Shell Netherlands is currently discussing the changes to our pension as a result of the Future Pensions Act (WTP) with the Central Works Council (COR). In recent weeks we have received many questions from employees and other participants about how they can give their view on the upcoming changes.
The government has explicitly aimed to ensure proper involvement of all participants, but has deliberately chosen not to include an individual right of objection in the new legislation. The intention of the government is to enable a good transition to the new system. An individual right of consent would make the transition considerably more complex and virtually impossible. Another factor is that it is a very complex matter and that many people may not be able to properly oversee or assess the consequences. Adequate involvement of the participants is therefore guaranteed in other ways.
At Shell, the pension agreement is a topic that is discussed with the COR. The COR has a right of consent; This is regulated by law. Shell Netherlands and the COR must go through a careful process, in which a comprehensive transition plan is drawn up by Shell, in which all choices and considerations must be included. The changes affect not only Shell employees, but also former employees (the so-called deferred members) and pensioners. Shell Netherlands and the COR must take all interests of all parties involved into account and, ultimately, take a balanced and informed decision. The COR is supported by an expert and has also set up a WTP working group. In addition, the COR regularly consults a sounding board group that includes colleagues who have knowledge about pensions.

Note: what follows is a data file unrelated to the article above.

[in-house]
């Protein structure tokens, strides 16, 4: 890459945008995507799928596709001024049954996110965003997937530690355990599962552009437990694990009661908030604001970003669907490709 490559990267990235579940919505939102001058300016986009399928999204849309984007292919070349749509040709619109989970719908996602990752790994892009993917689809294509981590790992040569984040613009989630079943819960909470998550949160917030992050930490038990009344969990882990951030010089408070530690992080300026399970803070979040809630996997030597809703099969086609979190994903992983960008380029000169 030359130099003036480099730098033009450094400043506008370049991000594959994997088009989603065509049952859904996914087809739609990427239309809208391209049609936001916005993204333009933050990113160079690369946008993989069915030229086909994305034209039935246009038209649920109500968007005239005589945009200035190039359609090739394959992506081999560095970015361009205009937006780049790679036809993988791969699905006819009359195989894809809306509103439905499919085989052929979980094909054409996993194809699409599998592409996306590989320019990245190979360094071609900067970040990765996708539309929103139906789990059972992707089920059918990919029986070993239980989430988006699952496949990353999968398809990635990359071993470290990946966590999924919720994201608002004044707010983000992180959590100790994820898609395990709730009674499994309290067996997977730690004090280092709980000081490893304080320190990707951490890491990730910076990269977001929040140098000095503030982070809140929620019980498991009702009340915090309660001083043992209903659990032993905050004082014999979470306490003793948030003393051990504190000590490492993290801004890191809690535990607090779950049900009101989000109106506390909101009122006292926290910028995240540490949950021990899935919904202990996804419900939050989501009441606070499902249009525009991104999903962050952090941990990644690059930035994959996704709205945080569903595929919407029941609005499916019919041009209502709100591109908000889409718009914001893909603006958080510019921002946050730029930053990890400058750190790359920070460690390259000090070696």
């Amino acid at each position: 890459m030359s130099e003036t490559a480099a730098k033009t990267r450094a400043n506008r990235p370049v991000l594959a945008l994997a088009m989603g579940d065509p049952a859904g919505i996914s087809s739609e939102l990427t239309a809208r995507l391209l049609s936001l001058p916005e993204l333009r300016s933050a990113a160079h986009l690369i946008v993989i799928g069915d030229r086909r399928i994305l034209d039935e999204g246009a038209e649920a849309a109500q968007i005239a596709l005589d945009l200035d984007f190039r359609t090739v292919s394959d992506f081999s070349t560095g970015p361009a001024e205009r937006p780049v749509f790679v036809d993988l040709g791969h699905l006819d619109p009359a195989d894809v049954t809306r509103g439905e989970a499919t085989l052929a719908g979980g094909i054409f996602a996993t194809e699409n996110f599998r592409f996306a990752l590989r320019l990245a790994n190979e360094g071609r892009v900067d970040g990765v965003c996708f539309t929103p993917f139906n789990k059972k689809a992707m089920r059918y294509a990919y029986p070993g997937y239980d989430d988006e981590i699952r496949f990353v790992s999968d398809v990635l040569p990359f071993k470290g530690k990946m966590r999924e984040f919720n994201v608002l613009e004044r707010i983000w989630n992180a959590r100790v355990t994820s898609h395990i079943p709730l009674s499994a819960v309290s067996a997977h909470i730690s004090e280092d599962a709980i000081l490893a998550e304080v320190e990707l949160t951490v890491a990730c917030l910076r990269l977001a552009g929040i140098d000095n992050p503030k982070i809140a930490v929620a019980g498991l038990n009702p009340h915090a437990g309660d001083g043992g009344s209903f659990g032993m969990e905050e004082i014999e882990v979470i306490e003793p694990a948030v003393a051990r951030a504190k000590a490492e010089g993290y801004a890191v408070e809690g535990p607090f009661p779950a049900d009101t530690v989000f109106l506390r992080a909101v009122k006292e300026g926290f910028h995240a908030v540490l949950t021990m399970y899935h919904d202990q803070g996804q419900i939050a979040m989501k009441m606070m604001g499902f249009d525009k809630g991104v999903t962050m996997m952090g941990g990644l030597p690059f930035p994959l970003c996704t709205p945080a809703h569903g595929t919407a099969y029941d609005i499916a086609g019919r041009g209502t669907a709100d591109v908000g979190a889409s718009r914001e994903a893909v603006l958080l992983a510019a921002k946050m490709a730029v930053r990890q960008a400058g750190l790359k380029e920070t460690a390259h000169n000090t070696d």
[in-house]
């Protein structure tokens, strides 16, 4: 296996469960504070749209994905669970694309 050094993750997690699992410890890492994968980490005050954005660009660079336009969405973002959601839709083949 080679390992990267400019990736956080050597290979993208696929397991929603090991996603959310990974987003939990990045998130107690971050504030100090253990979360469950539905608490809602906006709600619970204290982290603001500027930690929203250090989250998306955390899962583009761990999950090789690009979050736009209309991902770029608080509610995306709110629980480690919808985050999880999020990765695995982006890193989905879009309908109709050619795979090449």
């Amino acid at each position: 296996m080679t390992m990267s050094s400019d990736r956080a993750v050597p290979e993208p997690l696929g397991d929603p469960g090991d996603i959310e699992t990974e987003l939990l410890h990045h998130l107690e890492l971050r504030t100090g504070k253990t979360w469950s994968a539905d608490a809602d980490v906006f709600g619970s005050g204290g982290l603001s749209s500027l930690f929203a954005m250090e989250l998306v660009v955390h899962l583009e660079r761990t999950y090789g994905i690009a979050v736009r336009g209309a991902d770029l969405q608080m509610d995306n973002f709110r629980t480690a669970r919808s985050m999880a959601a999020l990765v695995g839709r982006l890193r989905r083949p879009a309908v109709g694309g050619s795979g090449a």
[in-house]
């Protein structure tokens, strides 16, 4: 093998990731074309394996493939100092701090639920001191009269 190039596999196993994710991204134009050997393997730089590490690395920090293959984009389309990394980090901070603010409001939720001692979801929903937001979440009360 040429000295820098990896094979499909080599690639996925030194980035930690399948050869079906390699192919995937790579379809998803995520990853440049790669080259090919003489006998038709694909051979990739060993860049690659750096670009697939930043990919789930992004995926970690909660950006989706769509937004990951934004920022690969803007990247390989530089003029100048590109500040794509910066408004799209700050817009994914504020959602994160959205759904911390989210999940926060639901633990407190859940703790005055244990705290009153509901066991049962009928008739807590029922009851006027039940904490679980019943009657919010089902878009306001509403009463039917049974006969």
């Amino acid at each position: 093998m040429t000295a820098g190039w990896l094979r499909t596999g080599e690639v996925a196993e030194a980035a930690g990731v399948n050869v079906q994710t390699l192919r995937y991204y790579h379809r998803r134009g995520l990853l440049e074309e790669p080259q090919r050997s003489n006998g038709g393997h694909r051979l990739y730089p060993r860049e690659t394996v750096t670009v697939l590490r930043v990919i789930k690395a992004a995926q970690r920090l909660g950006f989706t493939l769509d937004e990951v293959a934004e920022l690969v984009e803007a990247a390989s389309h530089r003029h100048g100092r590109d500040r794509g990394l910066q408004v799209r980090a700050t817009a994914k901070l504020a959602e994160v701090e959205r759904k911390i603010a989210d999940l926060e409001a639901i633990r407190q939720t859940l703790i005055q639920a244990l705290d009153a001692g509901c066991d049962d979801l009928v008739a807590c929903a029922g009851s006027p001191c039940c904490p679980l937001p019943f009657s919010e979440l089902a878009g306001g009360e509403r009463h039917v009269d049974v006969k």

The other participants must also be involved in the process. The representative associations of pensioners and deferred members (at Shell this is VOEKS) have a hearing right and can thus give their opinion on the transition plan. Shell Netherlands and the COR will also have to take this opinion into account in the final decision-making process. Once a decision has been taken, that decision is then submitted to the pension fund. The pension fund must then review that decision and, among other things, assess whether the requirement of a balanced decision has been met. In addition, the pension fund will also seek advice from the Accountability Body, in which, among other things, pensioners are represented. In this way, the government has safeguarded a very careful process with all kinds of stakeholders.
At Shell, we implement these legal safeguards very carefully. For example, we have been in discussions with the VOEKS hearing rights committee since the beginning of this year to include them in the decisions to be taken and various aspects that are important in this regard and also to receive their input and feedback. This also applies to the COR, with which we have been holding information sessions about the upcoming changes since the beginning of last year.